The training has already proved its worth. Bill Johnson -- who in 1984 became
the first American man to take a gold medal in downhill racing -- mastered his
incredible tuck in the wind tunnel. And the sleek, aerodynamic style of Doug
Lewis, a hot new downhiller, is attributable to his wind-tunnel training.
"There's no way a skier can effectively evaluate and improve his aerodynamics on
a downhill course," Holden says. "But in the wind tunnel, we can help him learn
how to diminish drag." As a 200-horsepower motor generates a 70-mile-per-hour
wind, the racer either watches a video of a course, moving his body as if he
were skiing, or experiments with different positions. Sensors in the platform
measure the changes in drag caused by his movements; a digital readout on the
floor displays drag figures and improved time. Another screen shows the skier
himself so that he can correlate drag and position.
But just how much of a difference does the training make? "In a low-tuck
position, with arms held tight in against the body, a skier generates a drag of
about eighteen pounds," Holden explains. "But if he holds his arms along the
outside of his legs, as some skiers do in approaching a jump, drag can increase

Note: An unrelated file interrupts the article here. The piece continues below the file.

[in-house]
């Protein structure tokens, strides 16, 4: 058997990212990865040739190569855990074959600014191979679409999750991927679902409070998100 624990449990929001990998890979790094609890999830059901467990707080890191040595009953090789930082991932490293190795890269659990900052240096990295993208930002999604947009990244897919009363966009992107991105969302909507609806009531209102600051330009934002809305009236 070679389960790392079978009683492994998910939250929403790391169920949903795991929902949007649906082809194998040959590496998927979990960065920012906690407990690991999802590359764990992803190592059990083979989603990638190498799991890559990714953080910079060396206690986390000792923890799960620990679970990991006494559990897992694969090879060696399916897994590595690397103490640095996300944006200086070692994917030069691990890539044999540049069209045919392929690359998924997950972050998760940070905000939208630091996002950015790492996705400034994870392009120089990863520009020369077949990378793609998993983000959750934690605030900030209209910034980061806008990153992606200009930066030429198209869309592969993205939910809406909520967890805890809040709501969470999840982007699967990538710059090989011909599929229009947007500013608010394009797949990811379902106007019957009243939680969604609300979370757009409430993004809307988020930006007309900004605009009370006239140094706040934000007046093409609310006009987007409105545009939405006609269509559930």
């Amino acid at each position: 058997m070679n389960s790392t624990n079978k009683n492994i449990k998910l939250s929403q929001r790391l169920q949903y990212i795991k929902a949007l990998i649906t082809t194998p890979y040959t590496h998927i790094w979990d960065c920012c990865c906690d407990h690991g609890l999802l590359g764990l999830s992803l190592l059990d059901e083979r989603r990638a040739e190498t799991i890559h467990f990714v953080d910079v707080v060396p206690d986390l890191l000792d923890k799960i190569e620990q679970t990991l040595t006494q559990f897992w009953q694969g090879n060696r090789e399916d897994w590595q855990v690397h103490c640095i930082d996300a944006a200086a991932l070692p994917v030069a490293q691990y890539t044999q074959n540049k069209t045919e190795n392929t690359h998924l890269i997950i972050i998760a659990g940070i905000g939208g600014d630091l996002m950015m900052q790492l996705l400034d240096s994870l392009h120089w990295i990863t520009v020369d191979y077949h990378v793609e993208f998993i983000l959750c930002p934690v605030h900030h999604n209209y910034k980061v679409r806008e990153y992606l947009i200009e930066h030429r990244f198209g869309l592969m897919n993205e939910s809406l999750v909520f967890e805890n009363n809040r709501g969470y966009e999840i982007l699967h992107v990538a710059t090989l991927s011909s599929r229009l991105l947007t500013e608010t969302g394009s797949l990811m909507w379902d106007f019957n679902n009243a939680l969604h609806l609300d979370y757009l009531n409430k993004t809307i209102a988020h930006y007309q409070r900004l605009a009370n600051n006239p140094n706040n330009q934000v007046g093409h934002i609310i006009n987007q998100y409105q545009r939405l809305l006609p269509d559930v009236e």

to forty-three pounds."
Other countries have wind-tunnel training programs, but the American
program's success at integrating the tunnel work into racing is unique. "You
have to study what really works on.the slope and apply it in the tunnel -- not
find something that works in the tunnel and try to apply it on the slope,"
Holden says. Stability is crucial: If a skier's position in the tunnel has low
drag but he feels uncomfortable or can't hold it, it's no good.
Downhill racers aren't the only visitors to Calspan's tunnel. Skaters, ski
jumpers and luge sleds have all come to improve their performance. "Jumping is
an area with lots of potential, and it's never been studied in any great
detail," says Holden. "Once a jumper leaves the ground, it's all aerodynamics."
He concedes that wind-tunnel ski jumping is far from perfect. "The technical
equipment isn't fully developed. Also, it's difficult for the skier to get the
feel of a real jump, because he must hold himself differently in the tunnel in
order to simulate the correct angle between body and wind."
During the next year, Holden will take his testing to the slopes. He is just
finishing a device that will fit into a ski binding and measure forces as a
skier actuaily negotiates a course. A small backpack housing a portable computer
records the readings, and after the skier completes the course, these are
matched frame by frame with a video of the run. "We'll be able to tell in each
instance how the forces are generated by the skier -- on which ski, on which
edge, toward the front or toward the back," explains Holden. The measurements
will be used to improve overail skiing technique. "A lot of people forget," he
says, "that not only are top competitors mentally tough, they ski in a
technically superior manner."